Table 4 RMSD values after redocking of two ligands on Mpro and DDP4
Fig. 7
figure 7

Molecular docking of emetine with SARS-CoV-2 Mpro and DDP4. A The binding site of the original ligand (inhibitor 11a) to Mpro. B Hydrogen bonds formed between emetine and Mpro on GLU-166 and ASN-142. C The binding site of the original ligand (omarigliptin) to DDP4. D Hydrogen bonds formed between emetine and DDP4 on TYR547, TYR585, and GLN553

Molecular docking

To further explore the potential efficacy of emetine against LUAD/COVID-19, we performed molecular docking analyses of emetine with Mpro and candidate targets, and emetine formed 2 hydrogen bonds with amino acid residues of Mpro, including GLU-166 and ASN-142 (Fig. 7B), which indicated that emetine had good binding activity to Mpro (affinity − 7.8 kcal/mol, Table 5). In addition, we evaluated the potential bindings of emetine with the LUAD/COVID-19 targets (SLC6A4, MIF, DPP4, PRF1, SERPING1, and IL6). The molecular docking suggested that emetine may bind with DDP4 and MIF, whereby emetine had the best binding activity to DDP4. Emetine formed 3 hydrogen bonds with the amino acid residues of DDP4, including TYR547, TYR585, and GLN553, where TYR547 was also the hydrogen bond formed by the native ligand binding to DDP4 (affinity − 8.7 kcal/mol, Fig. 7D, Table 5). This result indicated that emetine had an excellent binding ability to DDP4. In addition, the binding pattern and binding capacity of emetine and MIF are shown in Additional file 6.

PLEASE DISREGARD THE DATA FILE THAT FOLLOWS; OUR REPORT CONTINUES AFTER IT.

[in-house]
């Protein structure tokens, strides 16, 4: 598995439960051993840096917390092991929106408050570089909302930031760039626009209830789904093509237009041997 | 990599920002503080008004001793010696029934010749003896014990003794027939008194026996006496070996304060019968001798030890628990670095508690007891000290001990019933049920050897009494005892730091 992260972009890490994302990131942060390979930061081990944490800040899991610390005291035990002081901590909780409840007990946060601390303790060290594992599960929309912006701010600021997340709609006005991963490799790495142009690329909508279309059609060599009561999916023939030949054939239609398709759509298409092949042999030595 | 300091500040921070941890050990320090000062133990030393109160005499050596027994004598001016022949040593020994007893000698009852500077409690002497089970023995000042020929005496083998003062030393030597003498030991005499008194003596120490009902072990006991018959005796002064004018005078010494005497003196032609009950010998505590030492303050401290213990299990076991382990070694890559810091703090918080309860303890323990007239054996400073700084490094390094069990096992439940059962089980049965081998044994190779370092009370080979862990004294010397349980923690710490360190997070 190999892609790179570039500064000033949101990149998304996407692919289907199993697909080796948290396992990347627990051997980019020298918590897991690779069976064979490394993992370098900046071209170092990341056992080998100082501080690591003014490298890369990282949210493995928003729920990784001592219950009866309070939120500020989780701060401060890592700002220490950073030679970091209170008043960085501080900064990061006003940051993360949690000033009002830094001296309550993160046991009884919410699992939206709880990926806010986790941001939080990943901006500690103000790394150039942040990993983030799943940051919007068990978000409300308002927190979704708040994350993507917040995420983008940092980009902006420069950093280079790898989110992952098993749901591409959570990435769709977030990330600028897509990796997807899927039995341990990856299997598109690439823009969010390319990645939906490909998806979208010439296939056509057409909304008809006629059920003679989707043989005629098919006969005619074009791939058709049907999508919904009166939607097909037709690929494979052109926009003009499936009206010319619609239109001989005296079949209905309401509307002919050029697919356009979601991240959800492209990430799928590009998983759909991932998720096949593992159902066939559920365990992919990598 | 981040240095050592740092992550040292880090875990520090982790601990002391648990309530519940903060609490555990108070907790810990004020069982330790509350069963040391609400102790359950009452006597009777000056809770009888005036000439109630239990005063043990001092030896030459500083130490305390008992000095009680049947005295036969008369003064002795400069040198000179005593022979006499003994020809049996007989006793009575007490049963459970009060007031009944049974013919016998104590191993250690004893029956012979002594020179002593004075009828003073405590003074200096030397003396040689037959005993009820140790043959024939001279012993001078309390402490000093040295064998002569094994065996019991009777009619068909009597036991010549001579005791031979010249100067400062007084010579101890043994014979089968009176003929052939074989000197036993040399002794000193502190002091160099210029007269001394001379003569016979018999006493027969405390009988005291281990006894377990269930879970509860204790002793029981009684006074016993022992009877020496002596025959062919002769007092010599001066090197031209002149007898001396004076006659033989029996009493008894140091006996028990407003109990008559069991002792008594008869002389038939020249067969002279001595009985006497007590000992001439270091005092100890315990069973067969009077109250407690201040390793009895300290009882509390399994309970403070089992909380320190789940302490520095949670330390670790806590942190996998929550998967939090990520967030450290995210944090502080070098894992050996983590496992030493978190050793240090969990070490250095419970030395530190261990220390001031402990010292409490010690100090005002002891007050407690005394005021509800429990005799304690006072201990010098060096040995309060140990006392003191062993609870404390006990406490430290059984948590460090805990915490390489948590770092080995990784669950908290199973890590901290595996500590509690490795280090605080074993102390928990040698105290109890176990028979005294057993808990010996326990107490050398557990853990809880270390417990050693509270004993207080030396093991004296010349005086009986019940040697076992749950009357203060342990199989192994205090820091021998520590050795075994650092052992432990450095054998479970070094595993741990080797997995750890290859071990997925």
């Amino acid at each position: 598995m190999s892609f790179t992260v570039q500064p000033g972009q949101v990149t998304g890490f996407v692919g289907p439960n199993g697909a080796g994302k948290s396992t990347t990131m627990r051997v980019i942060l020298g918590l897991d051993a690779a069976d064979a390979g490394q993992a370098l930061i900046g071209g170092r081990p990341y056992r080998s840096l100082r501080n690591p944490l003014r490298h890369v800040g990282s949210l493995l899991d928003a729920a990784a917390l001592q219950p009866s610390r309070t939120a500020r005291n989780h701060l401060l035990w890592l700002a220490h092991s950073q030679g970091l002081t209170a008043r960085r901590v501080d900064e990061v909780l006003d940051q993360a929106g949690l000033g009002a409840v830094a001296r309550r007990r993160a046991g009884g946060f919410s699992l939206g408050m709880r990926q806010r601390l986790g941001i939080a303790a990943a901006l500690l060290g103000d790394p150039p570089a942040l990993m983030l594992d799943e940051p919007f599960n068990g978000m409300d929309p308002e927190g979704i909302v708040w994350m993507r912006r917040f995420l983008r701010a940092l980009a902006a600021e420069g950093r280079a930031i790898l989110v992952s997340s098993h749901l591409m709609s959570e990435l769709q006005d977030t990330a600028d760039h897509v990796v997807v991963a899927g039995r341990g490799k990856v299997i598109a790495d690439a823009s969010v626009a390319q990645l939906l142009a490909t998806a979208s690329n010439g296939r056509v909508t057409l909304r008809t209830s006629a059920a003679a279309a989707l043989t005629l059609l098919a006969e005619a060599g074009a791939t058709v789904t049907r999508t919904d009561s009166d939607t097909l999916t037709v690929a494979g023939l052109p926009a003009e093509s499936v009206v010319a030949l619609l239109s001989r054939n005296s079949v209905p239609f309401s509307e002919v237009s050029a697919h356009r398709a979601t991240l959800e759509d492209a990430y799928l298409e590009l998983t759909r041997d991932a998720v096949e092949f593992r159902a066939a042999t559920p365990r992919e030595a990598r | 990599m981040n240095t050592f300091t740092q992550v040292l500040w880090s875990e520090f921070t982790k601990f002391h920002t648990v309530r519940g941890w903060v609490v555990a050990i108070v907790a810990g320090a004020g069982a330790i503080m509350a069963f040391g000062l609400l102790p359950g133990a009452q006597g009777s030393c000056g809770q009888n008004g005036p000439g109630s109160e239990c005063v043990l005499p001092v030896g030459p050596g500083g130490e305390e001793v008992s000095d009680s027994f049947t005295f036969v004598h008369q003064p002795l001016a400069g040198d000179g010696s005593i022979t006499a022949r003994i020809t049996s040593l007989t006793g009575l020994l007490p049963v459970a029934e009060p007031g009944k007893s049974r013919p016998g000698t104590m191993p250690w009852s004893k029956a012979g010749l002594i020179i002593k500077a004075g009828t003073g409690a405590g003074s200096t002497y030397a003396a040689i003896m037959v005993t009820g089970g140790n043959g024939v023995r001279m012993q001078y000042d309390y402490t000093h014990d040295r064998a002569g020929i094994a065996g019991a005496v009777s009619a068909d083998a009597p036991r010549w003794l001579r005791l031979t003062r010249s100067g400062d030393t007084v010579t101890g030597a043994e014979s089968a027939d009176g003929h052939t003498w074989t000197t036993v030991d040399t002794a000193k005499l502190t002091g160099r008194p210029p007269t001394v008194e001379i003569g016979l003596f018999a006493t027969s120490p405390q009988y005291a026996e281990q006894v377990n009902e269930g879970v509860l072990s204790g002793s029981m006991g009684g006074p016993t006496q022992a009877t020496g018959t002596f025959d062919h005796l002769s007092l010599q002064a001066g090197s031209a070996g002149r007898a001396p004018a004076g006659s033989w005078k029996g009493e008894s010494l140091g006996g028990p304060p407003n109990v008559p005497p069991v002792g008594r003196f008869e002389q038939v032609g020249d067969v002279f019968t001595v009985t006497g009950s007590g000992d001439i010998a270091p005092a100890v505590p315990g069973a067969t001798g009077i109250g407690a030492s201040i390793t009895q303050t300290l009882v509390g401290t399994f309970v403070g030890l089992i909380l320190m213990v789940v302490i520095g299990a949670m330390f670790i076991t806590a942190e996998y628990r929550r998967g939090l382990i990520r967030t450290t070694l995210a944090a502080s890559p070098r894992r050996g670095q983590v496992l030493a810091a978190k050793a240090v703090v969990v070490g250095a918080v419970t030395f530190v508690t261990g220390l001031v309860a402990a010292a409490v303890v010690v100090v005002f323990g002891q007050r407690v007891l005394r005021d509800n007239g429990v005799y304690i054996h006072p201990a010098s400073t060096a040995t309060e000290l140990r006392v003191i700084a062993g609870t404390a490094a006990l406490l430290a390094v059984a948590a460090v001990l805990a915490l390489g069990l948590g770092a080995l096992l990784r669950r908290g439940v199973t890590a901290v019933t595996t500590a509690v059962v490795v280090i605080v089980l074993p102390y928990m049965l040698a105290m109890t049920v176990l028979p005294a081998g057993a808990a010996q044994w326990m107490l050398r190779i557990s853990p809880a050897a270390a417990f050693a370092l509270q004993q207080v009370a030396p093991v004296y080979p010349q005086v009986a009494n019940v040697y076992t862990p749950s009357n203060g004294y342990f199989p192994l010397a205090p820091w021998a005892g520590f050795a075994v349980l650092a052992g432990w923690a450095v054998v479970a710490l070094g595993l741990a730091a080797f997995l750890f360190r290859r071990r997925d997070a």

Table 5 Assessment of molecular docking of emetine with SARS-CoV-2 Mpro and DDP4

MD simulation

RMSD analysis